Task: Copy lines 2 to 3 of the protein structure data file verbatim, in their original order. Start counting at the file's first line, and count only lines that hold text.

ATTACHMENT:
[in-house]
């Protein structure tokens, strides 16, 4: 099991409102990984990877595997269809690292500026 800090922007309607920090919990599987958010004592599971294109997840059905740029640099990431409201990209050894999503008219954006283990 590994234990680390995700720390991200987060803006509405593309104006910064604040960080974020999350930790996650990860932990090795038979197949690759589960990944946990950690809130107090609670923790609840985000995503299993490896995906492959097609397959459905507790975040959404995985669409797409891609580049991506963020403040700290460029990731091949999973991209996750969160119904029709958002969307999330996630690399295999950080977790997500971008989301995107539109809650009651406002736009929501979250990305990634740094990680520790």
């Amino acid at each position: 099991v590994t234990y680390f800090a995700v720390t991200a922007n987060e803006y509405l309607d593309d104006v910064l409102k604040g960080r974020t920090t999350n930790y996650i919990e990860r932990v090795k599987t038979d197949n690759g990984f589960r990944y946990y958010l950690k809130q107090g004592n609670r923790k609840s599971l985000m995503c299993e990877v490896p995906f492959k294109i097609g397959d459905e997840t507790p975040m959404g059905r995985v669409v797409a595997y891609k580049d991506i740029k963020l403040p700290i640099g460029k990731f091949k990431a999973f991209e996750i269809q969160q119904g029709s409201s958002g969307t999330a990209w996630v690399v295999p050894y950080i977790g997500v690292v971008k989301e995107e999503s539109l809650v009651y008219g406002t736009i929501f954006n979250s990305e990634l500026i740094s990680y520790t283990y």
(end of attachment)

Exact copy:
């Protein structure tokens, strides 16, 4: 099991409102990984990877595997269809690292500026 800090922007309607920090919990599987958010004592599971294109997840059905740029640099990431409201990209050894999503008219954006283990 590994234990680390995700720390991200987060803006509405593309104006910064604040960080974020999350930790996650990860932990090795038979197949690759589960990944946990950690809130107090609670923790609840985000995503299993490896995906492959097609397959459905507790975040959404995985669409797409891609580049991506963020403040700290460029990731091949999973991209996750969160119904029709958002969307999330996630690399295999950080977790997500971008989301995107539109809650009651406002736009929501979250990305990634740094990680520790």
């Amino acid at each position: 099991v590994t234990y680390f800090a995700v720390t991200a922007n987060e803006y509405l309607d593309d104006v910064l409102k604040g960080r974020t920090t999350n930790y996650i919990e990860r932990v090795k599987t038979d197949n690759g990984f589960r990944y946990y958010l950690k809130q107090g004592n609670r923790k609840s599971l985000m995503c299993e990877v490896p995906f492959k294109i097609g397959d459905e997840t507790p975040m959404g059905r995985v669409v797409a595997y891609k580049d991506i740029k963020l403040p700290i640099g460029k990731f091949k990431a999973f991209e996750i269809q969160q119904g029709s409201s958002g969307t999330a990209w996630v690399v295999p050894y950080i977790g997500v690292v971008k989301e995107e999503s539109l809650v009651y008219g406002t736009i929501f954006n979250s990305e990634l500026i740094s990680y520790t283990y």